After a year of racing the FIA GT1 World Championship begins its final race of 2010 with two driver pairings still able to take the title and three teams still mathematically capable of taking that honour.
The venue for the finale is the 3.9mile San Luis circuit in Argentina, a stunning, flowing track draped around a lake – Embalse Portrero de los Funes. With corners the drivers almost uniformally describe as “very fast” and walls rather than the run-off areas of other tracks as Chevrolet driver Marc Hennerici says it's a track “where you can destroy the car at every corner”.
The undulating ribbon of tarmac that briefly teeters above the lake is perhaps the closest the real world gets to the kind of experience you'd readily find on a computer game.
“There is no room for error, as the track is lined with walls, so focus and staying mistake-free will be very important,” explains Sumo Power's Peter Dumbreck. “It is also a very long lap, so will take a lot more learning than the shorter tracks we have visited this year. Although there are some very fast stretches, I think a high amount of down-force would be good to stop the car becoming nervous in the heavy braking areas and through the medium and high-speed corners.”
Leading both championships are Vitaphone Maserati, with Michael Bartels and Andrea Bertolini piloting the no.1 car to the top of the points table. After a slightly stuttering start for the team – multiple champions in the FIA GT Championship that the GT1 World Championship effectively replaced – a pair of wins – first in France, then Portugal have given them a commanding advantage heading into the closing round of the season.
The previous round at Interlagos Bartels and Bertolini lost ground to the Young Driver AMR pairing of Tomas Enge and Darren Turner. The Aston Martin pilots won the Qualifying Race at the Brazilian track before finishing second to Xandi Negrao and Enrique Bernoldi in the second Vitaphone Maserati. Still while Turner and Enge claimed 26 points from the weekend, Bartels and Bertolini could only bank two, the gap falling to 28 points with 33 available from the final weekend – 8 for winning the Qualifying Race, 25 for top spot in the Championship Race.
Turner and Enge's run also helped keep the Young Driver squad just in the fight for the teams title. With 58 points available for the perfect weekend the German based team lay 52 points adrift of the Vitaphone squad. Between the two are the Reiter Engineering Lamborghini outfit. A disappointing event in Brazil – especially after beginning the South American swing as the form team, let their deficit to the leaders grow and they begin the racing at San Luis 47 points in arrears.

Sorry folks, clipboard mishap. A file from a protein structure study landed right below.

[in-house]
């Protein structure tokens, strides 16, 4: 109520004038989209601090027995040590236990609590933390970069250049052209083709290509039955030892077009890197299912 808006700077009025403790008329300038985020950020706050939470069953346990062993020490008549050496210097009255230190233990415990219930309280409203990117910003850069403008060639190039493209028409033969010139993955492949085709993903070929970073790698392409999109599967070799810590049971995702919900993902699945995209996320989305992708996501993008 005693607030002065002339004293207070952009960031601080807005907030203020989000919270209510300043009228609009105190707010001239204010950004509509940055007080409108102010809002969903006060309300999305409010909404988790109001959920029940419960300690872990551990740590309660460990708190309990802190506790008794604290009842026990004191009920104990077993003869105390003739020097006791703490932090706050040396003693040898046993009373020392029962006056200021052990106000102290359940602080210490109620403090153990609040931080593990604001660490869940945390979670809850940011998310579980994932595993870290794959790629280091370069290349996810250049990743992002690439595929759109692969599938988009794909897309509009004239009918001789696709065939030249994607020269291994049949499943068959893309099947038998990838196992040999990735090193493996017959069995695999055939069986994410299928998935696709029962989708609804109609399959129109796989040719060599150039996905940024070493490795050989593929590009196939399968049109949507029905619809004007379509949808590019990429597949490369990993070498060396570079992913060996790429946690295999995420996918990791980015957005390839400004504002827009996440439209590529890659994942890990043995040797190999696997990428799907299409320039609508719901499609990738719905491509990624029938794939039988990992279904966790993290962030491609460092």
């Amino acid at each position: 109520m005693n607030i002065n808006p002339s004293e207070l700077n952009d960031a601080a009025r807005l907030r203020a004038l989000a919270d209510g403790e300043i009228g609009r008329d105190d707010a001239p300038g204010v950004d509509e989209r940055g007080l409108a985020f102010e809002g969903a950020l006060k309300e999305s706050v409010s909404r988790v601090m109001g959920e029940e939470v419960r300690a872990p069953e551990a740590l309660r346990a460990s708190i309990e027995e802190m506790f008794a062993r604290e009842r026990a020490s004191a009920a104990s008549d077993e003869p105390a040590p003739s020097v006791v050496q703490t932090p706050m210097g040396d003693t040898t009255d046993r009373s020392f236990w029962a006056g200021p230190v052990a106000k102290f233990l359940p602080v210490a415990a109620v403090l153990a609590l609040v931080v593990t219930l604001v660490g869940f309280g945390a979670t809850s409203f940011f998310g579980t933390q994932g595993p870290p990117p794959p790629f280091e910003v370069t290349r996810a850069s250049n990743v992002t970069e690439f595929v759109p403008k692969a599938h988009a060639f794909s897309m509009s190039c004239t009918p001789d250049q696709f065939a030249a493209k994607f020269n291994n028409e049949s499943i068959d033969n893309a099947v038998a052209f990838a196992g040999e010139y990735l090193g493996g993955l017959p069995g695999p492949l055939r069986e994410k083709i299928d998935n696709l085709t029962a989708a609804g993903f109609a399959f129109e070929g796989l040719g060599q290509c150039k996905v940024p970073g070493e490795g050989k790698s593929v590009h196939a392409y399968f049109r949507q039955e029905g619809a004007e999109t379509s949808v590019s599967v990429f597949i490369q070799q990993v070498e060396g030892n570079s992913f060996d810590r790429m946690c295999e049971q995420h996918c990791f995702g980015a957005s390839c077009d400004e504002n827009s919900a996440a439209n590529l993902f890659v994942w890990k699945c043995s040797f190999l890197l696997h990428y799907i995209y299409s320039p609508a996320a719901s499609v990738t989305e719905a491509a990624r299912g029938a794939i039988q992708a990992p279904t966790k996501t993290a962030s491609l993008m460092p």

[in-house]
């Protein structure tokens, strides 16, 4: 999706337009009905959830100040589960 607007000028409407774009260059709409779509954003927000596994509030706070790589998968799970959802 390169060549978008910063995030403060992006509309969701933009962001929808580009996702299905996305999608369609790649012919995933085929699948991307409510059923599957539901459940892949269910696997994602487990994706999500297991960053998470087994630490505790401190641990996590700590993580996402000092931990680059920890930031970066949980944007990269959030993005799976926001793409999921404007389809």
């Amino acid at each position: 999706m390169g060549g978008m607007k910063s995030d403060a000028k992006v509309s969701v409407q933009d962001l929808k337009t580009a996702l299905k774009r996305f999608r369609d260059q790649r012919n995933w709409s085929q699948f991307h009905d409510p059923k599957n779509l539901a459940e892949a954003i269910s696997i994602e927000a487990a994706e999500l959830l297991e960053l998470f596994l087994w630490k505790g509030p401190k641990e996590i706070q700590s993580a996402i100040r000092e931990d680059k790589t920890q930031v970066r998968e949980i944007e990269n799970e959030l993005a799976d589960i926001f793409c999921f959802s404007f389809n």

The track is one familiar to veteran FIA GT runners, having also played host to the finale in that series in 2008, when, with a fifth place finish a certain Michael Bartels and Andrea Bertolini clinched the drivers title for Vitaphone Maserati.
The Maserati crew's extra experience may well come into play, with none of their Lamborghini of Aston Martin rivals among the seven other drivers on this weekend's entry list who also started the 2008 race.
Darren Turner's only experience of the track comes from working in a simulator but he maintains the Aston Martin DB9 should perform well, despite the 40kg of success ballast it earned in Interlagos. However, he still believes he and Enge will be facing a serious struggle to depose the Maserati.
“Unless the Maserati container gets lost en route to South America I don't think anyone can touch them for the lead,” he jokes.
One of those that does have experience at the track is Jose Maria Lopez – another in the long line of local drivers who have stepped in for rounds of the championship. Lopez. who began the year with F1 hopes aspart of the flawed USF1 team, has joined the Young Driver AMR squad alongside Stefan Mucke in the no.8 car, replacing Christoffer Nygaard.
Like the rest of the season you can watch the racing from the championship live on www.gt1world.com, though in a change to the series' regular timetable both the Qualifying and Championship Races are on Sunday, with just three hours between the end of the first and beginning of the second race. Such a constraint that could mean an accident in the Qualifying Race could rule a car out of the all-important Championship Race.